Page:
GLASS - by Atri Sikdar



Glass making was discovered by potters in Mesopotamia, an area corresponding to today’s Iraq and Syria. As far back as 1300 BC, “secret instructions” for furnace building and glass making in Mesopotamia were written on clay tablets.


Commercial production of glass began around 1680 AD with the invention of a new technique of casting glass onto a table, marking a remarkable change from the older process.


The technology required to produce large panes developed only in the nineteenth century. At the same time innovations in the use of cast and wrought iron, and later, steel, offered the possibilities of creating huge light weight structural frames to form uncluttered spaces clad with glass and filled with natural light.


Today Glass Industry covers items such as Flat glass including Sheet Glass, Float Glass, Figured or Patterned Glass, Wired Glass, Safety Glass, Mirrors and Heat Reflective Glass. It also consists of Glass Hollow Wares, Vacuum Flasks, Laboratory Glass Ware, Fibre Glass and other items.


In India, the first sheet glass manufacturing factory was set up by late      Sri Ishwar Das Varshnei in the year of 1928 near Bahjoi of Moradabad district of Uttar Pradesh. The name of the factory was The United Provincial Glass Works or The U.P. Glass Works.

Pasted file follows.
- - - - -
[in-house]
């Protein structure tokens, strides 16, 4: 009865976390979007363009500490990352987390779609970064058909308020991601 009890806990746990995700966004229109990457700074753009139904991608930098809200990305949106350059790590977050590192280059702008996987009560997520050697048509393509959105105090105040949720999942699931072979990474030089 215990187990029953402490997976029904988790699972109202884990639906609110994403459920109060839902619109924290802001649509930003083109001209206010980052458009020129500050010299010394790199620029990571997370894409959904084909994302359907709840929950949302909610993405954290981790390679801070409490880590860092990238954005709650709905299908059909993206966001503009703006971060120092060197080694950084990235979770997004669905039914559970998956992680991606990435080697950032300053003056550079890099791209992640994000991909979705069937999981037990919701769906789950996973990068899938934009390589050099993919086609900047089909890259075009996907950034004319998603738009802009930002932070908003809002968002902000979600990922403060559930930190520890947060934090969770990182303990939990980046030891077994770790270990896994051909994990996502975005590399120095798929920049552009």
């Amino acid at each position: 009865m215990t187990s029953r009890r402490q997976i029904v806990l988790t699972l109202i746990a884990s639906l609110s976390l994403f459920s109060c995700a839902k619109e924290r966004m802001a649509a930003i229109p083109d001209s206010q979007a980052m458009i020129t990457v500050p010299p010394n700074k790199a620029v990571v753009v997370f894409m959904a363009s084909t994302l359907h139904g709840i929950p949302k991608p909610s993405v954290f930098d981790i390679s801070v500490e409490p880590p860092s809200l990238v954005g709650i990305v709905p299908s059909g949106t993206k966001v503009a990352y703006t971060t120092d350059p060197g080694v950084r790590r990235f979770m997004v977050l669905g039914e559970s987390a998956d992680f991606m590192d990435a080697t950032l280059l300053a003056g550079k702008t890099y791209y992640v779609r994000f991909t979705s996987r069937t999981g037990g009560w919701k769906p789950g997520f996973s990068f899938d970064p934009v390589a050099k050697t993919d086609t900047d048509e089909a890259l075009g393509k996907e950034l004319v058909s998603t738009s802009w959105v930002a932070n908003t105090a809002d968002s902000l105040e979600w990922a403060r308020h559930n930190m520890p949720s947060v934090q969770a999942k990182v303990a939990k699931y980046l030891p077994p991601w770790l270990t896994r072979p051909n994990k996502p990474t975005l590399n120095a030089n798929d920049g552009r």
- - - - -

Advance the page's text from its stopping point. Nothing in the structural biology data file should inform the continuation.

His second son late Sri Harish Chandra Varshnei is regarded as the “founder” of Indian Sheet Glass Industry. The second sheet glass factory of the country was set up successfully by late Sri Harish Chandra Varshnei in Kandra; district Singbhum (Bihar) in 1942.

Although a sheet glass factory was also set up in Sodepur, West Bengal in 1941; it remained in production for a few years only and was later taken over by Japanese and renamed as Indo Asahi Glass Co. Ltd. in 1956.


With time the Indian glass industry and trade has also been progressing at a consistently impressive rate of growth after opening up of Indian markets and economy. But still India’s per capita consumption of flat glass is low among other developing countries like Thailand, China, Malaysia and Indonesia. However, given the abundant supply of raw materials and technical man power there is good scope of growth in Indian Glass Industry.